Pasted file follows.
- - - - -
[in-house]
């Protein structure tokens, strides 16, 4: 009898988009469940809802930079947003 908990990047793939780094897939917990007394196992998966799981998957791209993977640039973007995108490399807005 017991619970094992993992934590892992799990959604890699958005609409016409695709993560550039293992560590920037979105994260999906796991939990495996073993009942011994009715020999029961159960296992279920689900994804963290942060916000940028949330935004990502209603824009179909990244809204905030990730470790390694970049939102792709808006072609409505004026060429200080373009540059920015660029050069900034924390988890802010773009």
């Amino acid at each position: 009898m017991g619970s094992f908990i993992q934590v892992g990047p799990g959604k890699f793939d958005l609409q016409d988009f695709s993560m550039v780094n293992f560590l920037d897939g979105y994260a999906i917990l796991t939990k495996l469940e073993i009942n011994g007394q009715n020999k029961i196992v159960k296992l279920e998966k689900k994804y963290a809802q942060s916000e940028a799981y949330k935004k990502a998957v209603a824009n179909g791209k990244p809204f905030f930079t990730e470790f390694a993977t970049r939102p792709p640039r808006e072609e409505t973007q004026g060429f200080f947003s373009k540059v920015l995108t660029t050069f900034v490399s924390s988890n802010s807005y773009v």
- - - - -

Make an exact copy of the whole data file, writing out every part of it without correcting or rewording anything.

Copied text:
[in-house]
């Protein structure tokens, strides 16, 4: 009898988009469940809802930079947003 908990990047793939780094897939917990007394196992998966799981998957791209993977640039973007995108490399807005 017991619970094992993992934590892992799990959604890699958005609409016409695709993560550039293992560590920037979105994260999906796991939990495996073993009942011994009715020999029961159960296992279920689900994804963290942060916000940028949330935004990502209603824009179909990244809204905030990730470790390694970049939102792709808006072609409505004026060429200080373009540059920015660029050069900034924390988890802010773009």
């Amino acid at each position: 009898m017991g619970s094992f908990i993992q934590v892992g990047p799990g959604k890699f793939d958005l609409q016409d988009f695709s993560m550039v780094n293992f560590l920037d897939g979105y994260a999906i917990l796991t939990k495996l469940e073993i009942n011994g007394q009715n020999k029961i196992v159960k296992l279920e998966k689900k994804y963290a809802q942060s916000e940028a799981y949330k935004k990502a998957v209603a824009n179909g791209k990244p809204f905030f930079t990730e470790f390694a993977t970049r939102p792709p640039r808006e072609e409505t973007q004026g060429f200080f947003s373009k540059v920015l995108t660029t050069f900034v490399s924390s988890n802010s807005y773009v």